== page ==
As for progress thus far, we’ve identified a suitable new home for That’s the good news. The bad news is that we have to wrest control of the domain from our current hosting provider, who manages it as a reseller of a domain name registrar.

Now we use the word “manages” loosely here — as it is more of a title rather than as an actual role where someone actually does anything. Yes, it’s been well over a week since Burton Hosting‘s automated Web hosting renewal took offline, and it’s been just as long as various trouble tickets and e-mails have gone ignored. So we’ve had to make an appeal to the domain name registrar that Burton Hosting resells from, since Burton pretty much disconnected all forms of inbound communication save for credit card payments.

Meanwhile, the site has oddly come back up over this past weekend — with no communication to us. Someone fixed their DNS, but the urgent need to move out is unchanged. The site has flaked on and off with database connection errors, etc., and has been up and down again throughout the day. Totally unacceptable.

In other news, it was a running joke that has almost negative design. It didn’t even have navigation, for crying out loud. Coming back up on another hosting provider, we may want to raise the standard a bit… at least to “Web 0.4”. Through some personal connections, we’re speaking with a Web design student who is interested in taking into the mid 1990s.

Of course, when your Web site is about as no-frills as the Myanmar-inspired cafés that have become the norm among San Francisco openings lately, some loyalists will cry “sell out!” To which we say: it’s not like we’re Amish.

The “Compliance Officer” (or so we learned what they are called) for our domain name registrar just informed us that she hopes to have the lock removed from in the next couple of days. Then we can begin the process of packing up and moving the lot to greener pastures. Stay tuned…

UPDATE: June 27, 2008
It’s amazing how much Web hosters enmesh themselves so that you cannot extricate your domain from their clutches. It has been Burton Hosting’s policy, as it is for most Web hosters, to list one of their e-mail addresses and phone numbers, along with your name, as the administrative contact for the domain name.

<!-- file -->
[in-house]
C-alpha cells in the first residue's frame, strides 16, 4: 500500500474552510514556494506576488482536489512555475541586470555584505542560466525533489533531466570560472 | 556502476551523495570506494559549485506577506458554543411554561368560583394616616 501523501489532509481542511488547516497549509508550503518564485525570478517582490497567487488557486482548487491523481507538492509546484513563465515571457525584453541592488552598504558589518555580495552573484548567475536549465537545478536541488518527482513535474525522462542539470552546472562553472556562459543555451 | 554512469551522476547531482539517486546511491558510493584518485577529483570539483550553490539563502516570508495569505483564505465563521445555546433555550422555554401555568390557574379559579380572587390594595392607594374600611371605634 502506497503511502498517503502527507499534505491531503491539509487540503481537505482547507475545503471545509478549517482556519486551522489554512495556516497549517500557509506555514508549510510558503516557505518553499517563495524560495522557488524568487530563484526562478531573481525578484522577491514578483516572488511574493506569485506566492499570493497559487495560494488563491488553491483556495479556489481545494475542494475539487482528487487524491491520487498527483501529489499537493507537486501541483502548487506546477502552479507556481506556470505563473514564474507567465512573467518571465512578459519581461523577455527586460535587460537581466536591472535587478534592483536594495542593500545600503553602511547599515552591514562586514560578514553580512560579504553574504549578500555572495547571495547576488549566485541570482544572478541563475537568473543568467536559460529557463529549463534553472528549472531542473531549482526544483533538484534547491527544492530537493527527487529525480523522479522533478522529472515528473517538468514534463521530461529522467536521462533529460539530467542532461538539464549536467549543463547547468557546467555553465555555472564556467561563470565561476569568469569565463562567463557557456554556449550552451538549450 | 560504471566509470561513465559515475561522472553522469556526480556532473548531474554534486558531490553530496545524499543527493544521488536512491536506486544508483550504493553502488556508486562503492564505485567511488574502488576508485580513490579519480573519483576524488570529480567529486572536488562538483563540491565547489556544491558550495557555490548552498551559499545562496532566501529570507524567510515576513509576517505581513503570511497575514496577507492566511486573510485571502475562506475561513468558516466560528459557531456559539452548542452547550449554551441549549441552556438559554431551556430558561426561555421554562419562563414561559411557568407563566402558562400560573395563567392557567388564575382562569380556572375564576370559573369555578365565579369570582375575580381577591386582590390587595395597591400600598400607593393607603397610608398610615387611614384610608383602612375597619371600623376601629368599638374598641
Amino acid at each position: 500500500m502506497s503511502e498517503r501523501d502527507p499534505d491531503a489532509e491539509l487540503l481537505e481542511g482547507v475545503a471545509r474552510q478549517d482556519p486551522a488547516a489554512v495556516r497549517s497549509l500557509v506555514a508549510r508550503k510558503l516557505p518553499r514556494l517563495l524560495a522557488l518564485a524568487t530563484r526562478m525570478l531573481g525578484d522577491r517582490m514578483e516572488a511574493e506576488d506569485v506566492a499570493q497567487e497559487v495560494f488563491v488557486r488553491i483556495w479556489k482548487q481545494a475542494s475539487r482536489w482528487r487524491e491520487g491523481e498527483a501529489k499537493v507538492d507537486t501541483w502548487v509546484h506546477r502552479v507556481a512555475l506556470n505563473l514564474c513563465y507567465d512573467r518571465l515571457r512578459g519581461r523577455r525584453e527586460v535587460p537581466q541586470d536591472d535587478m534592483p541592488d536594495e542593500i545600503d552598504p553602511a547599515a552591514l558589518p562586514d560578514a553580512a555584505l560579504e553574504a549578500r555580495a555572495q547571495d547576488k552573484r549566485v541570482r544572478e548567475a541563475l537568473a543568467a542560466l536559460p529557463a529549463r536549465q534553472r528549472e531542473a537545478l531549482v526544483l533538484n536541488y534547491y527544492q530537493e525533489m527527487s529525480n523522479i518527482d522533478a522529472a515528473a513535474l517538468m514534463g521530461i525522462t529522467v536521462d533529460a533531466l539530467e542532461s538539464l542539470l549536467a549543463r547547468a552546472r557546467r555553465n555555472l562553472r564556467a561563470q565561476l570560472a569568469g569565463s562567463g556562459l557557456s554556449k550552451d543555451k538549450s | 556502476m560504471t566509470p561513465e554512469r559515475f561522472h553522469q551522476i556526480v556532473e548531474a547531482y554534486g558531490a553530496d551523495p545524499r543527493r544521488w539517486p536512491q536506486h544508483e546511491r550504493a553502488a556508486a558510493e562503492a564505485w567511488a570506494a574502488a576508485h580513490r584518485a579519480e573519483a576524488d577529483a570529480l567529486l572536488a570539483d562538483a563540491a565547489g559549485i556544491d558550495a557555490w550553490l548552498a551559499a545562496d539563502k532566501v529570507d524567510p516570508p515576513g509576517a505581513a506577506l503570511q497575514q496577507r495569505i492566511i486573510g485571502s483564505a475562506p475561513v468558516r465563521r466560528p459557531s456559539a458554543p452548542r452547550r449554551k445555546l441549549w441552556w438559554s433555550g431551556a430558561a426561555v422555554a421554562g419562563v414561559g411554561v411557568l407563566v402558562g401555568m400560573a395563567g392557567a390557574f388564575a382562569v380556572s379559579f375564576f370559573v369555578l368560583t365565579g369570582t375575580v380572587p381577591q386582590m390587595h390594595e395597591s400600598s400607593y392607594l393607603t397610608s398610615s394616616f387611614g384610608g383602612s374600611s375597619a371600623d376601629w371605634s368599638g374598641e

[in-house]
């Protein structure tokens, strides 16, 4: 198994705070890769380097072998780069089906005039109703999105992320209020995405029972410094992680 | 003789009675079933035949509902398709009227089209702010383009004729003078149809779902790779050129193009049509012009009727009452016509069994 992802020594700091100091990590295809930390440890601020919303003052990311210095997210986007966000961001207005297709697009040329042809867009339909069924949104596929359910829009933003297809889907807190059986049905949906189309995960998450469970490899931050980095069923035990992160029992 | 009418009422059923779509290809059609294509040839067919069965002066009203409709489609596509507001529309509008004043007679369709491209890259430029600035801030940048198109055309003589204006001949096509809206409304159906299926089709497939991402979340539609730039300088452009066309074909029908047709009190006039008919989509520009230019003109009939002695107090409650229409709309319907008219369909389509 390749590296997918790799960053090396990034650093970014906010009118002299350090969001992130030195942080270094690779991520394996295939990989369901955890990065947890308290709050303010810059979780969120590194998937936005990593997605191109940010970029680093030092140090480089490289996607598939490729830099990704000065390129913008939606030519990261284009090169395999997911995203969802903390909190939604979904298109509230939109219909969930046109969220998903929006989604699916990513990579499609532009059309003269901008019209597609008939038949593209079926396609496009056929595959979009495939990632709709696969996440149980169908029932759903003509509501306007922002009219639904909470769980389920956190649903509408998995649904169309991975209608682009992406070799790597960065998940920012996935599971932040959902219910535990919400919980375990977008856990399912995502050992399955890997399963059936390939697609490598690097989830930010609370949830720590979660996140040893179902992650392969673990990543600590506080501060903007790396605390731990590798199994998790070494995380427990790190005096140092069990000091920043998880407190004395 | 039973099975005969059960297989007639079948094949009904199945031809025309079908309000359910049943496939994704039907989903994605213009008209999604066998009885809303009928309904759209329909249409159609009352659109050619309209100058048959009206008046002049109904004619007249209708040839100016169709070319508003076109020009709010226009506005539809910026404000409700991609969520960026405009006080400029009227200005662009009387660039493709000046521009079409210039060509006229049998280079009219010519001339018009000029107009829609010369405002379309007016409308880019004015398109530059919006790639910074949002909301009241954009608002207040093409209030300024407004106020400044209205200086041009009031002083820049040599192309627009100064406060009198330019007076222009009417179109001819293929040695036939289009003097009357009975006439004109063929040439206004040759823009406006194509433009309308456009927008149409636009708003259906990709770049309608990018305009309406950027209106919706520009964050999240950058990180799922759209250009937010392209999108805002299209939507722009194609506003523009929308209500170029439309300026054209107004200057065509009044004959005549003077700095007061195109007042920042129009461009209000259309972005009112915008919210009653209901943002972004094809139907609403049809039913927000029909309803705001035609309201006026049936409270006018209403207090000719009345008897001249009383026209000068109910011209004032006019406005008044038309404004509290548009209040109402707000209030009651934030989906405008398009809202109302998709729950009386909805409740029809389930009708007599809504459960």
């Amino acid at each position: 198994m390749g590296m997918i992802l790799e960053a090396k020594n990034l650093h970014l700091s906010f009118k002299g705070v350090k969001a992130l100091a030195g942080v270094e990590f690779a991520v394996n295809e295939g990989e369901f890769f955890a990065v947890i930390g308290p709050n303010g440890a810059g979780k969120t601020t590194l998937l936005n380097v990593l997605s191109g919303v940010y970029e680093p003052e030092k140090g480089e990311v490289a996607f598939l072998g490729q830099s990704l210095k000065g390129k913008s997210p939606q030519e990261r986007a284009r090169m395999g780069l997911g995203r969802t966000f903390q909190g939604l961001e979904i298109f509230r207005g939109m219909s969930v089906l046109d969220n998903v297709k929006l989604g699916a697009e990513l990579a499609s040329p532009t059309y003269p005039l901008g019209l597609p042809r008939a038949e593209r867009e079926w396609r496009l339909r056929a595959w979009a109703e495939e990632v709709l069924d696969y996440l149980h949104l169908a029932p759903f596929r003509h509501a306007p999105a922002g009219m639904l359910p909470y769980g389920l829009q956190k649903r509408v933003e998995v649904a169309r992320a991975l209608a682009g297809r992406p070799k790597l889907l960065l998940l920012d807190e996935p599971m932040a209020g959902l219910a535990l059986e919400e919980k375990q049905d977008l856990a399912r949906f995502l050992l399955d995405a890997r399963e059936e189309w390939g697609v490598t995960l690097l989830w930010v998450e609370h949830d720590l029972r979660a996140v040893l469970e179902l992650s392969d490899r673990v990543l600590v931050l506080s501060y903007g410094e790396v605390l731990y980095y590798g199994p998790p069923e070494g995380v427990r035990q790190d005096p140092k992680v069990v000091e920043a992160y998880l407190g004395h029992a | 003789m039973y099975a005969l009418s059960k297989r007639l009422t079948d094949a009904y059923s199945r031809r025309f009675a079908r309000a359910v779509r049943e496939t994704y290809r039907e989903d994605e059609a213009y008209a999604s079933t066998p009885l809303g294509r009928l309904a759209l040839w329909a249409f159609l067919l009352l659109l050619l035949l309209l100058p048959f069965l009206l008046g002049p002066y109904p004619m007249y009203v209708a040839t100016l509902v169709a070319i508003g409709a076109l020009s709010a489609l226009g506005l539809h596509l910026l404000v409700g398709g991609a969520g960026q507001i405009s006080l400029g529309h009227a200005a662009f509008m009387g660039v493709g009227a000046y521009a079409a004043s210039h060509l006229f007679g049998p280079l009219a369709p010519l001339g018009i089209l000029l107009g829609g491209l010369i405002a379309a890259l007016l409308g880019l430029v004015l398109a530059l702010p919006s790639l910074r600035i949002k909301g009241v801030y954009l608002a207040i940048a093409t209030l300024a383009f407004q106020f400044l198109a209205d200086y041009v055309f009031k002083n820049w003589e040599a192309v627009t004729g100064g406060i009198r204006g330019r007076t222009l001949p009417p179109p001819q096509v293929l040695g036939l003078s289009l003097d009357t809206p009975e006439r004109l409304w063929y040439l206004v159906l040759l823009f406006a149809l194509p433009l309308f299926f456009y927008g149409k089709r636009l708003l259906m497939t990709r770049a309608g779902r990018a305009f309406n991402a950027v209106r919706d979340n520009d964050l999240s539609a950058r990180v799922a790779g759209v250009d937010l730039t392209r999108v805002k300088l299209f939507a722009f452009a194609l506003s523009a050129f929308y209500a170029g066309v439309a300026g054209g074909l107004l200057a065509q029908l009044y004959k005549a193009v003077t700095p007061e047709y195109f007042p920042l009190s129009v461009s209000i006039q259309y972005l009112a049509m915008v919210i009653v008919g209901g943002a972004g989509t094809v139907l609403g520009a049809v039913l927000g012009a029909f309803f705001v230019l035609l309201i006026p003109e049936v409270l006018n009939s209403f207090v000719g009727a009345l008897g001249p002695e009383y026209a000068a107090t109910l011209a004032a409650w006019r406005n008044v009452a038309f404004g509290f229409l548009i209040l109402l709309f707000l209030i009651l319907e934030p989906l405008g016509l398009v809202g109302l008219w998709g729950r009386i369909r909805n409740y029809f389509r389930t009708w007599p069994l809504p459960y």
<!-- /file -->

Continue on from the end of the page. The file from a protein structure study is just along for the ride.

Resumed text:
Everything works fine until you need to get your password to unlock your domain name to transfer it to another Web hosting provider. And to whom does the domain registrar send the password when you request it? Why, to the e-mail address or phone number of record for the administrative contact, of course. Which is just perfect when the Web hoster never picks up their phone or responds to e-mail.

To correct this, we’ve had to fax in a form with a photocopy of a drivers license, a signature, etc., to change the e-mail address associated with our domain name’s administrative contact (namely, me). We hope to receive confirmation by Tuesday, July 1. At which point, we can then ask for, and receive, the password for the domain — which will then allow us to change hosts and transfer the domain to another service.

Have we mentioned how much they screwed us royally?

UPDATE: June 30, 2008
So the good news is that the compliance officers at the domain registrar received my fax with my photo ID, signature, etc., to switch the administrative contact to something that actually responds to external communications (and something we have access to).

The bad news is that the address in my photo ID does not match the address in my administrative record for the domain owner, which happens to be the UK mailing address of our non-responsive Web hosting provider. So the registrar told me I have to prove I lived there, at the hosting provider’s UK address, in order to proceed.

Have we mentioned how much they screwed us royally?